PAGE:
Customers

A discussion of Commercial segment customers by product type follows.

Voice Customers

Long-Distance Customers

We had approximately 11,100 and 11,700 active Commercial segment long-distance message telephone service accounts at December 31, 2006 and 2005, respectively. Comparable 2004 data is not available due to our billing system conversion in 2005. The 2006 decrease is primarily due to a decrease in the total number of long-distance services subscribers in the markets we serve resulting from customers substituting wireless phone, prepaid calling card, VoIP and email usage for direct dial minutes.

Commercial segment long-distance services revenues totaled $12.9 million, $14.4 million and $16.2 million, in 2006, 2005 and 2004, respectively, representing approximately 2.7%, 3.2% and 3.8% of our total revenues in 2006, 2005 and 2004, respectively.

Equal access conversions have been completed in all communities where we serve with owned facilities. Equal access is in progress in several small communities where we are expanding our owned facilities. We estimate that we carry greater than 50% of combined commercial and consumer traffic as a statewide average for both originating interstate and intrastate message telephone service.

A summary of our Commercial segment switched long-distance message telephone service traffic (in minutes) follows:

 

 

  

Year Ended December   31,

 

  

2006

  

2005

  

2004

Commercial long-distance minutes: 1

(in millions)

Interstate

 

 

49.8

 

 

52.7

 

 

54.4

Intrastate

 

 

79.7

 

 

84.2

 

 

86.2

International

 

 

2.3

 

 

2.0

 

 

2.3

Total

  

 

131.8

 

 

138.9

 

 

142.9



 


___________________________

1 All minutes data were taken from our internal billing statistics reports.

___________________________


We provide various services to the State of Alaska, BP Exploration (Alaska) Inc., First National Bank of Alaska, and Providence Health System. Although these customers do not meet the threshold for classification as major customers, we do derive significant revenues and operating income from them.

Although we have several agreements to facilitate the origination and termination of international toll traffic, we have neither foreign operations nor export sales. See “Part I — Item 1 — Business — Financial Information about our Foreign and Domestic Operations and Export Sales” for more information.

 
Local Access Customers

We had approximately 41,900, 40,700 and 39,600 Commercial segment local access lines in service from Anchorage, Fairbanks, and Juneau, Alaska subscribers at December 31, 2006, 2005 and 2004, respectively. We began providing local access services in Fairbanks in 2001 and in Juneau in 2002.

Commercial segment local access services revenues totaled $16.6 million, $16.8 million and $16.7 million, in 2006, 2005 and 2004, respectively, representing approximately 3.5%, 3.8% and 3.9% of our total revenues in 2006, 2005 and 2004, respectively.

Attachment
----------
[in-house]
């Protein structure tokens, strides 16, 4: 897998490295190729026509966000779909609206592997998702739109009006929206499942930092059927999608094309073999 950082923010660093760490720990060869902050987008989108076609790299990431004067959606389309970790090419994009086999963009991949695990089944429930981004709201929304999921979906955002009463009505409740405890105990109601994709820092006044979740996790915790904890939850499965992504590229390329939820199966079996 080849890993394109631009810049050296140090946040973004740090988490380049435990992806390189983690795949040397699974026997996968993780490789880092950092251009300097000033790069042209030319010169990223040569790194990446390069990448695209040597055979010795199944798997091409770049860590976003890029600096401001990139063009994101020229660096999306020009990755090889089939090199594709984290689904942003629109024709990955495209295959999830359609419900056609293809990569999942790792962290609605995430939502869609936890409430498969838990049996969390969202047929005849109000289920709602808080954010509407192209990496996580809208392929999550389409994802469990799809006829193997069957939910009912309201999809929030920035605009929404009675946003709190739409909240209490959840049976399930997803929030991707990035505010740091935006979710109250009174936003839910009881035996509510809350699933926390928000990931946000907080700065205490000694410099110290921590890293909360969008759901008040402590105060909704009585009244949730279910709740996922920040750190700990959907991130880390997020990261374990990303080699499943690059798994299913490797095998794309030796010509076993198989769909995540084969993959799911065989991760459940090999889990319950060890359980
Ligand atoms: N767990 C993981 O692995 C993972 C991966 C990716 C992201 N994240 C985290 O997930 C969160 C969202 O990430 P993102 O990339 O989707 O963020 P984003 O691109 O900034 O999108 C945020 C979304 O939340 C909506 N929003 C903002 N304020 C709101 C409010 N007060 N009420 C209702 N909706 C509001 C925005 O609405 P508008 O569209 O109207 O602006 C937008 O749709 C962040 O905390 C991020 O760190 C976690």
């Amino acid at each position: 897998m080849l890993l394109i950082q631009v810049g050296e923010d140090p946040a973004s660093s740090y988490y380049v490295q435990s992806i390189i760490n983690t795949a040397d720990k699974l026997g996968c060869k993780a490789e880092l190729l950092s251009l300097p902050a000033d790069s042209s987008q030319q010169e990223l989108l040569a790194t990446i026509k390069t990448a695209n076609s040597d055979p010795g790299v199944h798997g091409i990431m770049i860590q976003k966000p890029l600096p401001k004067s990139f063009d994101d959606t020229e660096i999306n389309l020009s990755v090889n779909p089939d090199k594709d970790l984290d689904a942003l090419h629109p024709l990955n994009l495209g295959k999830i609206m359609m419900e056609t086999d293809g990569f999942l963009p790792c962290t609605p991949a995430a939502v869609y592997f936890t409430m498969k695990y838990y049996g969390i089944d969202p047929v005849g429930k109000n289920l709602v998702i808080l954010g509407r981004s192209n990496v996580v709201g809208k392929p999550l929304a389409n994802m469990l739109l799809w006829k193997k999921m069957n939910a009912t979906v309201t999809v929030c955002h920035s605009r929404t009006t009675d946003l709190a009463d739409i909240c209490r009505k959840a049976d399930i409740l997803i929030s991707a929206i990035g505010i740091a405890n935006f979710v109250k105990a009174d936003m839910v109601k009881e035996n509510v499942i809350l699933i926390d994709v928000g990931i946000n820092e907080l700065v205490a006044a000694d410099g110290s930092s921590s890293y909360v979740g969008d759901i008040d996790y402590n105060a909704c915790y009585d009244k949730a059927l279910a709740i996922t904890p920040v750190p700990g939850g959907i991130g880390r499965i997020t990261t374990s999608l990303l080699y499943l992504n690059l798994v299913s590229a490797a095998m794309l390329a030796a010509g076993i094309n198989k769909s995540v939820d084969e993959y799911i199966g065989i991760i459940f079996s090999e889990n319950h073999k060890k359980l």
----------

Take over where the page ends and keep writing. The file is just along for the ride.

Directories

Commercial segment directories revenues totaled $2.6 million, $2.5 million and $2.2 million, in 2006, 2005 and 2004, respectively, representing approximately 0.5%, 0.6% and 0.5% of our total revenues in 2006, 2005 and 2004, respectively.

Video Customers

We served approximately 13,300, 12,900 and 12,800 hotel, bulk and fiber loop Commercial segment subscribers at December 31, 2006, 2005 and 2004, respectively. We served approximately 1,900, 1,500 and 1,400 basic Commercial segment subscribers at December 31, 2006, 2005 and 2004, respectively. Commercial segment video services revenues totaled $8.0 million, $7.2 million and $7.5 million, in 2006, 2005 and 2004, respectively, representing approximately 1.7%, 1.6% and 1.8% of our total revenues in 2006, 2005 and 2004, respectively.

Data Customers

Internet

We had approximately 10,700, 9,900 and 10,600 total active Commercial segment Internet subscribers at December 31, 2006, 2005 and 2004, respectively. Included in these totals were approximately 7,800, 6,500 and 5,700 active Commercial segment cable modem Internet subscribers at December 31, 2006, 2005 and 2004, respectively. Commercial segment Internet services revenues totaled $16.3 million, $16.9 million and $14.5 million, in 2006, 2005 and 2004, respectively, representing approximately 3.4%, 3.8% and 3.4% of our total revenues in 2006, 2005 and 2004, respectively.

Private Line and Private Networks

We had approximately 237, 241 and 47 total active Commercial segment Private Line and Private Networks subscribers at December 31, 2006, 2005 and 2004, respectively. Commercial segment private line and private networks services revenues totaled $16.8 million, $14.3 million and $14.6 million, in 2006, 2005 and 2004, respectively, representing approximately 3.5%, 3.2% and 3.4% of our total revenues in 2006, 2005 and 2004, respectively.

Managed Services

We design, sell, install, service and operate, on behalf of certain customers, communications and computer networking equipment and provide field/depot, third party, technical support, communications consulting and outsourcing services through our Network Solutions business. We also supply integrated voice and data communications systems incorporating interstate and intrastate digital Private Lines, point-to-point and multipoint Private Network and small earth station services. Our Managed Services revenues totaled $30.1 million, $32.4 million and $36.9 million in the years ended December 31, 2006, 2005 and 2004, respectively, or approximately 6.3%, 7.3% and 8.7% of total revenues, respectively.

Wireless Customers